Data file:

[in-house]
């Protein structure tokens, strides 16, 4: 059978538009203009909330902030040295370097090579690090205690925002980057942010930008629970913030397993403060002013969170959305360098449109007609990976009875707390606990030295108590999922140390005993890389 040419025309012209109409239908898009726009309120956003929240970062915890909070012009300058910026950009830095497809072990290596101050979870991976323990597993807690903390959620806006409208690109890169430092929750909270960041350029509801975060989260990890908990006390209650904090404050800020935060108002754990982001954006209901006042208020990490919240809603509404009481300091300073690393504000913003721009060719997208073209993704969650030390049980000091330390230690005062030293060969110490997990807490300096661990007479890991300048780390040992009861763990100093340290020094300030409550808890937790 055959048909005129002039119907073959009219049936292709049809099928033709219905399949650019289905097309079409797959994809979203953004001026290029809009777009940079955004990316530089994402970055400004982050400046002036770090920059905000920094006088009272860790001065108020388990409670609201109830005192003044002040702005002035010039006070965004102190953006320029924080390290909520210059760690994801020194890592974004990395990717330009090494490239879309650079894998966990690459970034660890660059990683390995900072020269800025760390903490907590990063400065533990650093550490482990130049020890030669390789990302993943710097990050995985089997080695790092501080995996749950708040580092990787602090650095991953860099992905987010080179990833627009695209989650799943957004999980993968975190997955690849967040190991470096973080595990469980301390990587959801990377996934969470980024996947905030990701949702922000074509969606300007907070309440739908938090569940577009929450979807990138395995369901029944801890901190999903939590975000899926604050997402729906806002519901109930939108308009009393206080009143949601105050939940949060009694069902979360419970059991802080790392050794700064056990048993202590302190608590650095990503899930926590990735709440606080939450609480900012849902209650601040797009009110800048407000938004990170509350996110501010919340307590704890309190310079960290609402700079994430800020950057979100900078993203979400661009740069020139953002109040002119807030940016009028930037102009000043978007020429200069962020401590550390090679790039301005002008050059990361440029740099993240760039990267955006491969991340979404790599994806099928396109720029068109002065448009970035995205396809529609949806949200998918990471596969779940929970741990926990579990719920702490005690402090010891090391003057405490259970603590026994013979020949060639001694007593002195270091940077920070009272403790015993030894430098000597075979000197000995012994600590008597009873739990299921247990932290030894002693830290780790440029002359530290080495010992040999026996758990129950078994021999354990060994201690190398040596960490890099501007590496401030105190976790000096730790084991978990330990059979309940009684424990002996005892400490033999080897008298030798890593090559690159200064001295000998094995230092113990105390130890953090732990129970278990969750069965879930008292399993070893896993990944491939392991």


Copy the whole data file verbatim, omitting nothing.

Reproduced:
[in-house]
């Protein structure tokens, strides 16, 4: 059978538009203009909330902030040295370097090579690090205690925002980057942010930008629970913030397993403060002013969170959305360098449109007609990976009875707390606990030295108590999922140390005993890389 040419025309012209109409239908898009726009309120956003929240970062915890909070012009300058910026950009830095497809072990290596101050979870991976323990597993807690903390959620806006409208690109890169430092929750909270960041350029509801975060989260990890908990006390209650904090404050800020935060108002754990982001954006209901006042208020990490919240809603509404009481300091300073690393504000913003721009060719997208073209993704969650030390049980000091330390230690005062030293060969110490997990807490300096661990007479890991300048780390040992009861763990100093340290020094300030409550808890937790 055959048909005129002039119907073959009219049936292709049809099928033709219905399949650019289905097309079409797959994809979203953004001026290029809009777009940079955004990316530089994402970055400004982050400046002036770090920059905000920094006088009272860790001065108020388990409670609201109830005192003044002040702005002035010039006070965004102190953006320029924080390290909520210059760690994801020194890592974004990395990717330009090494490239879309650079894998966990690459970034660890660059990683390995900072020269800025760390903490907590990063400065533990650093550490482990130049020890030669390789990302993943710097990050995985089997080695790092501080995996749950708040580092990787602090650095991953860099992905987010080179990833627009695209989650799943957004999980993968975190997955690849967040190991470096973080595990469980301390990587959801990377996934969470980024996947905030990701949702922000074509969606300007907070309440739908938090569940577009929450979807990138395995369901029944801890901190999903939590975000899926604050997402729906806002519901109930939108308009009393206080009143949601105050939940949060009694069902979360419970059991802080790392050794700064056990048993202590302190608590650095990503899930926590990735709440606080939450609480900012849902209650601040797009009110800048407000938004990170509350996110501010919340307590704890309190310079960290609402700079994430800020950057979100900078993203979400661009740069020139953002109040002119807030940016009028930037102009000043978007020429200069962020401590550390090679790039301005002008050059990361440029740099993240760039990267955006491969991340979404790599994806099928396109720029068109002065448009970035995205396809529609949806949200998918990471596969779940929970741990926990579990719920702490005690402090010891090391003057405490259970603590026994013979020949060639001694007593002195270091940077920070009272403790015993030894430098000597075979000197000995012994600590008597009873739990299921247990932290030894002693830290780790440029002359530290080495010992040999026996758990129950078994021999354990060994201690190398040596960490890099501007590496401030105190976790000096730790084991978990330990059979309940009684424990002996005892400490033999080897008298030798890593090559690159200064001295000998094995230092113990105390130890953090732990129970278990969750069965879930008292399993070893896993990944491939392991």